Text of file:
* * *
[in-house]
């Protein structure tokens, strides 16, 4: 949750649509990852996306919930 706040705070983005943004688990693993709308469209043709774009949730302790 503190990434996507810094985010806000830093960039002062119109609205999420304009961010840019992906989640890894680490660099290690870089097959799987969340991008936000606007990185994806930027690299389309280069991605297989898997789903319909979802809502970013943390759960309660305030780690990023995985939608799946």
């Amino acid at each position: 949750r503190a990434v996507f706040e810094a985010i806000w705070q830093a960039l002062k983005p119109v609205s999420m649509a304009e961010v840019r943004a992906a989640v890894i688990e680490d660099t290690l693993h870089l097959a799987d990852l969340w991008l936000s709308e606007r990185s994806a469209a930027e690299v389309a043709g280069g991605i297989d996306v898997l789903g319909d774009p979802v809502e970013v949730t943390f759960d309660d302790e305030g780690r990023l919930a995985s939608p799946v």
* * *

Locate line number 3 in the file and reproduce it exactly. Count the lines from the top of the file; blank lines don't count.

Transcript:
């Amino acid at each position: 949750r503190a990434v996507f706040e810094a985010i806000w705070q830093a960039l002062k983005p119109v609205s999420m649509a304009e961010v840019r943004a992906a989640v890894i688990e680490d660099t290690l693993h870089l097959a799987d990852l969340w991008l936000s709308e606007r990185s994806a469209a930027e690299v389309a043709g280069g991605i297989d996306v898997l789903g319909d774009p979802v809502e970013v949730t943390f759960d309660d302790e305030g780690r990023l919930a995985s939608p799946v």